Sunday, July 31, 2016

Lenora Botticher*


Lenora Helen Botticher was born on May 29, 1889 in St Louis, Missouri to John and Lenora Flach Botticher. This was just before the end of the Spanish American War. There were soldiers in Camp Bell in Jefferson Barracks.


In 1004, the city hosted the World's Fair and the Summer Olympics, attracting millions of visitors to the city.


In 1911, she graduated from Washington University.

 She lived with her parents at 4044 Flad Ave. Lenora's Mother, Lenora Helen Flach Botticher died on November 1, 1913. Her father John Louis Botticher died on July 9, 1916. After her father died, she lived at 2929 Henrietta, with her Aunt Clementine, Uncle Frank Richard Meyer and their family.

World War I took place between 28 July 1914 to 11 November 1918. The US did not enter the war until April of 1917. During the war, there was an increased demand for workers since many men were serving in the military. When they came home, it caused several problems.

Shortage of Jobs
In 1917 the United States had an active economy boosted by World War I. With many would-be workers absent for active service in the war, industries were in need of labor. Seeking better work and living opportunities, as well as an escape from harsh conditions, the Great Migration of African Americans out of the South toward industrial centers across the northern and Midwestern United States was well underway. For example, blacks were arriving in St. Louis during Spring 1917 at the rate of 2,000 per week.[2] When industries became embroiled in labor strikes, traditionally white unions sought to strengthen their bargaining position by hindering or excluding black workers, while industry owners utilizing blacks as replacements or strikebreakers added to the deep existing societal divisions.[3] Wikipedia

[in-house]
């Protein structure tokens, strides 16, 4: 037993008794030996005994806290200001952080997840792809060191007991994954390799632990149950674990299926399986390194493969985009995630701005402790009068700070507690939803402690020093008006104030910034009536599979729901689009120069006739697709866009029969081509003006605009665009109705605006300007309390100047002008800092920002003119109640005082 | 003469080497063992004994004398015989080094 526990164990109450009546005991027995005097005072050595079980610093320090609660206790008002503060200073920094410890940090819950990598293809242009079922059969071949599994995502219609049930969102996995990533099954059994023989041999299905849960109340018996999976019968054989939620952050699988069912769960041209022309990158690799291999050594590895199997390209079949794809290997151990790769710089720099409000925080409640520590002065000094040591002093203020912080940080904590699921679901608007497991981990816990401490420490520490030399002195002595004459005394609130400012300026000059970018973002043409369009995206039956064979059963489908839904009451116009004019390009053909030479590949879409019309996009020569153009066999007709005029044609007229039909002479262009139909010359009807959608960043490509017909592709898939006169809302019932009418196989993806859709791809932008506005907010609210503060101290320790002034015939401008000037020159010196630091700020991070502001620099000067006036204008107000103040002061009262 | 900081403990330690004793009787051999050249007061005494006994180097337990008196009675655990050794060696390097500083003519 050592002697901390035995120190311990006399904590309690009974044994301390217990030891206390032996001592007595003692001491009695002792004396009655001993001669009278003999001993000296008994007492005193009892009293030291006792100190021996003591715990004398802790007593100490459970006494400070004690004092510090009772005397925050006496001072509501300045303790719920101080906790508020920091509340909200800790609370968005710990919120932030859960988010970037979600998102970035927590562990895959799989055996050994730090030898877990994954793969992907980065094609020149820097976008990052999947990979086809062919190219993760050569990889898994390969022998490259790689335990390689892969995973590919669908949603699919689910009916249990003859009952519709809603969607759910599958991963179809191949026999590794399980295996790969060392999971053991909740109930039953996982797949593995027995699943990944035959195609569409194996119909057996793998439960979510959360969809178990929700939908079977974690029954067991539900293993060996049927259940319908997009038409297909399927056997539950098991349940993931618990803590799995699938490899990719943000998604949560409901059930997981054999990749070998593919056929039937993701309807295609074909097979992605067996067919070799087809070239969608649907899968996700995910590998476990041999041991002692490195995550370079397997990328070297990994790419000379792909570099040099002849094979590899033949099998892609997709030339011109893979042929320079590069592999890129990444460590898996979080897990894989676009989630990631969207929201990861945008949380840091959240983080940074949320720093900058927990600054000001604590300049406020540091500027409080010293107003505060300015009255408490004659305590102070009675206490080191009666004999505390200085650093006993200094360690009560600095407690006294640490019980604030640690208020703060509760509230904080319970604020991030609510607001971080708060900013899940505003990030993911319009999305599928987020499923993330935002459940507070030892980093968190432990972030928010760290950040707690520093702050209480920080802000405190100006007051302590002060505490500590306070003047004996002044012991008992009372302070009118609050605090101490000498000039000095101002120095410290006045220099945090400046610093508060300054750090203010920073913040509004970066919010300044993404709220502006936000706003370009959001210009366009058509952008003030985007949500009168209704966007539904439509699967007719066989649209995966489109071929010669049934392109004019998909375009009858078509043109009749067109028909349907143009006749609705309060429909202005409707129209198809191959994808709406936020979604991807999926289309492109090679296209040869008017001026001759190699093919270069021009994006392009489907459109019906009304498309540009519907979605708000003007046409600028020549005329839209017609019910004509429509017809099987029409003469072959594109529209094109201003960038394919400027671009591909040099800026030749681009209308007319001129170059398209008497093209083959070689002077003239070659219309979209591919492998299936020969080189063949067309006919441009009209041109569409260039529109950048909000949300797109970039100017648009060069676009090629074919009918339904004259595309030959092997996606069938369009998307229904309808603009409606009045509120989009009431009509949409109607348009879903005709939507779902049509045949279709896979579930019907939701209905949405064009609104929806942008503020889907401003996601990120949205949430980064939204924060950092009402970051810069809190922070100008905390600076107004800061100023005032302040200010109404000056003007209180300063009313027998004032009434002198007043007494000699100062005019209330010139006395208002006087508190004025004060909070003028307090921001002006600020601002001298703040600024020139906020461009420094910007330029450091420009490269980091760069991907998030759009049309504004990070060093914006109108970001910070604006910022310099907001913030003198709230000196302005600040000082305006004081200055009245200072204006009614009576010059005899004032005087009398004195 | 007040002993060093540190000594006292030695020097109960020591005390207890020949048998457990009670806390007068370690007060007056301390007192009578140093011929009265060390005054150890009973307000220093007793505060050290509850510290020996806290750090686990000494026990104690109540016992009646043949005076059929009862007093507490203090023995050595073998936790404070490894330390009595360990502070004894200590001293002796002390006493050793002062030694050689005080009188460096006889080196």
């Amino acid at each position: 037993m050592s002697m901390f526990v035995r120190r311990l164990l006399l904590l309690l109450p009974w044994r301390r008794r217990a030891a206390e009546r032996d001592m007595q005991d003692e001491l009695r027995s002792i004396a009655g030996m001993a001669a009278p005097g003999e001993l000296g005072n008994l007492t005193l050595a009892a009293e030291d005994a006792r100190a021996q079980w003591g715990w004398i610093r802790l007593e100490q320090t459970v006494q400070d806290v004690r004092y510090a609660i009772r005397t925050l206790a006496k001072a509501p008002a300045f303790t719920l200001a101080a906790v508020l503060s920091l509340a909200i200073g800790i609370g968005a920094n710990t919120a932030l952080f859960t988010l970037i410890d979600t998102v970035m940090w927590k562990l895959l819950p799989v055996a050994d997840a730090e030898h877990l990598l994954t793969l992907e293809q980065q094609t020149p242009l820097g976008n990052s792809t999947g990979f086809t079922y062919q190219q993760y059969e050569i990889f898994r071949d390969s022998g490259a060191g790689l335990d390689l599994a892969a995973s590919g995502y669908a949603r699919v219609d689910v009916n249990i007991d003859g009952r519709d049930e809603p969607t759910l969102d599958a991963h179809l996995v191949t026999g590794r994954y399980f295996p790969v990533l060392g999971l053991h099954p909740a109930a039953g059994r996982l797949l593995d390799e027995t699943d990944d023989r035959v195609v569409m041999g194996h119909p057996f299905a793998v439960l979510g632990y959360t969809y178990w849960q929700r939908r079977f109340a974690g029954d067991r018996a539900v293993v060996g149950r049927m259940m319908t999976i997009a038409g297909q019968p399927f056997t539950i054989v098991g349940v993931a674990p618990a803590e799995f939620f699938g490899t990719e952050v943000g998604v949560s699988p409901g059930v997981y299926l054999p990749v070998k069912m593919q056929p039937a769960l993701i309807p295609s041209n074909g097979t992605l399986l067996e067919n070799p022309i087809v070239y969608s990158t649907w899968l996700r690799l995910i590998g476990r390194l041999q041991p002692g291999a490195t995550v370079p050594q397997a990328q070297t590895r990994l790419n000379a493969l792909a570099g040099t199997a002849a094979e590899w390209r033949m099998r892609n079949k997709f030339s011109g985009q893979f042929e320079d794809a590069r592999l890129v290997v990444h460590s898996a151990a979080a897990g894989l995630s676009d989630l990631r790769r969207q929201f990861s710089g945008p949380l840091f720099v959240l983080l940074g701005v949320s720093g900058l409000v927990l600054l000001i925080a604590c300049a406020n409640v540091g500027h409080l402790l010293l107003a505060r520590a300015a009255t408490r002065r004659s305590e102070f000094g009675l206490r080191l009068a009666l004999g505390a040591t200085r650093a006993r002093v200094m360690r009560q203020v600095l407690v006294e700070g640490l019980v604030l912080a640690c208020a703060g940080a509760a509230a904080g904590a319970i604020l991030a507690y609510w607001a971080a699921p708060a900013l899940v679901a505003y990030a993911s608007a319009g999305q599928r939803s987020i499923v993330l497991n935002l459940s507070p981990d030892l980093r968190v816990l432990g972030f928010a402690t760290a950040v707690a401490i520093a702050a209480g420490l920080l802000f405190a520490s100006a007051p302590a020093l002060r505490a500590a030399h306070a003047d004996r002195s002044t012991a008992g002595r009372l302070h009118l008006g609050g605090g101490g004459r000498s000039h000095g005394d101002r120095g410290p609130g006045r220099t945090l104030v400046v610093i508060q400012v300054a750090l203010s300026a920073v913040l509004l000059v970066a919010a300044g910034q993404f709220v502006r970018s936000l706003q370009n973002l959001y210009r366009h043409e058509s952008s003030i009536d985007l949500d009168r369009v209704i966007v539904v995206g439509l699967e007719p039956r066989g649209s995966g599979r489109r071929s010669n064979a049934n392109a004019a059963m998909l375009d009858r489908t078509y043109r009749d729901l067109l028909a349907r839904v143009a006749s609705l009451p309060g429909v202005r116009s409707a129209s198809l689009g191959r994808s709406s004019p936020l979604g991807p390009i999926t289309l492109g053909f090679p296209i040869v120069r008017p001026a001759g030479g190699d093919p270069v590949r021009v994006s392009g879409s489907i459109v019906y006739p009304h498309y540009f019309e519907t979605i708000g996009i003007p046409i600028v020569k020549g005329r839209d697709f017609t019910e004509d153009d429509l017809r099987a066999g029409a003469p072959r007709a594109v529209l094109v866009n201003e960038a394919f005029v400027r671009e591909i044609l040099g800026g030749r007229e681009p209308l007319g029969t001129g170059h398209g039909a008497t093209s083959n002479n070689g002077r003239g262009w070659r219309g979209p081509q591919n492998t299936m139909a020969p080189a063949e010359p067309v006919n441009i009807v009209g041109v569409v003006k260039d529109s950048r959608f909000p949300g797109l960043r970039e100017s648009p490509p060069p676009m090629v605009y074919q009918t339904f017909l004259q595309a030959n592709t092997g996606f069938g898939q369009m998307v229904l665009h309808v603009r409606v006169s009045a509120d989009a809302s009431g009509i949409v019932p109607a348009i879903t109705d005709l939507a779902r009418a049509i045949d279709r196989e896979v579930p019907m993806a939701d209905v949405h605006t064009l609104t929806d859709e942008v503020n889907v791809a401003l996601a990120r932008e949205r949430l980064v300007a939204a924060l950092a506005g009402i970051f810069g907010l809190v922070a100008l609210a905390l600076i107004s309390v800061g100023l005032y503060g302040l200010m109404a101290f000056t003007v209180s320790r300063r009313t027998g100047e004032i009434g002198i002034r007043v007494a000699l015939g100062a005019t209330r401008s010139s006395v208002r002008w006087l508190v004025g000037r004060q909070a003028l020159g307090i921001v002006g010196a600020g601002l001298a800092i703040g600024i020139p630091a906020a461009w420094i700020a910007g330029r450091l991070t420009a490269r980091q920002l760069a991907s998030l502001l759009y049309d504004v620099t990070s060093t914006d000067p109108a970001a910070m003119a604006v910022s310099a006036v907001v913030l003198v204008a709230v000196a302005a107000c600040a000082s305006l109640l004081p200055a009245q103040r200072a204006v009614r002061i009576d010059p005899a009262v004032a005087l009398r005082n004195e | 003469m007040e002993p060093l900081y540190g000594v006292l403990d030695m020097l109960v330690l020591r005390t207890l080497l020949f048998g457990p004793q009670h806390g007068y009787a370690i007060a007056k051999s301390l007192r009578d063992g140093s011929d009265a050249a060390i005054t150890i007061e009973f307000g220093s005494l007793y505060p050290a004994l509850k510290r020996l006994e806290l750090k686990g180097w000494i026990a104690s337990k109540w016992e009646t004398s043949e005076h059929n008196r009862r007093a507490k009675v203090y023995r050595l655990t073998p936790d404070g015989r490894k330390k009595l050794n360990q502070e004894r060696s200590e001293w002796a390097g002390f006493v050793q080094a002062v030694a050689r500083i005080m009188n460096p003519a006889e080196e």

Flu Epidemic
State officials first reported on the presence of influenza in Missouri on October 11, 1918. However, influenza had appeared in the state long before that date. By the third week of October, 3,765 influenza cases and 90 deaths had been reported from St. Louis, with 558 cases and 13 deaths being reported for October 16th alone. (Source: The Influenza Epidemic of 181*-1819) Link


Women's Suffrage
In the spring of 1919, the 50th Missouri General Assembly passed the Presidential Suffrage bill, which gave women the right to vote in presidential elections.[1] St. Louis League President Christine Fordyce appealed to the legislature in a speech saying, "fifty years ago my grandmother came before the Missouri legislature and asked for the enfranchisement of women; twenty-five years ago, my mother came to make the same request; tonight I am asking for the ballot for women. Are you going to make it necessary for my daughter to appear in her turn?" Ms. Fordyce's daughter would not have to make the same appeal, as soon suffrage was supported at the federal level.[4] The Missouri legislature ratified the Susan B. Anthony Amendment to the U.S. Constitution during a special session in July of that year.[1] Governor Gardner called a special session and then amendment passed by a vote of 125 to 4 in the House and 29 to 3 in the Senate.[5] Missouri became the eleventh state to ratify the Nineteenth Amendment.[1] (Source: Wikipedia)

She could have voted for the first time in the 1920 presidential election. If she did, we don't know if she voted for Warren G Harding or James M Cox.
In 1920, she is teaching school and living with her Aunt Clementine & family.


In 1940, she living in Hamilton Hotel and working as a teacher.
Hamilton House


 Lenora Botticher's Quilt


She died on January 13, 1987, and is buried in New Saint Marcus Cemetery in Saint Louis.






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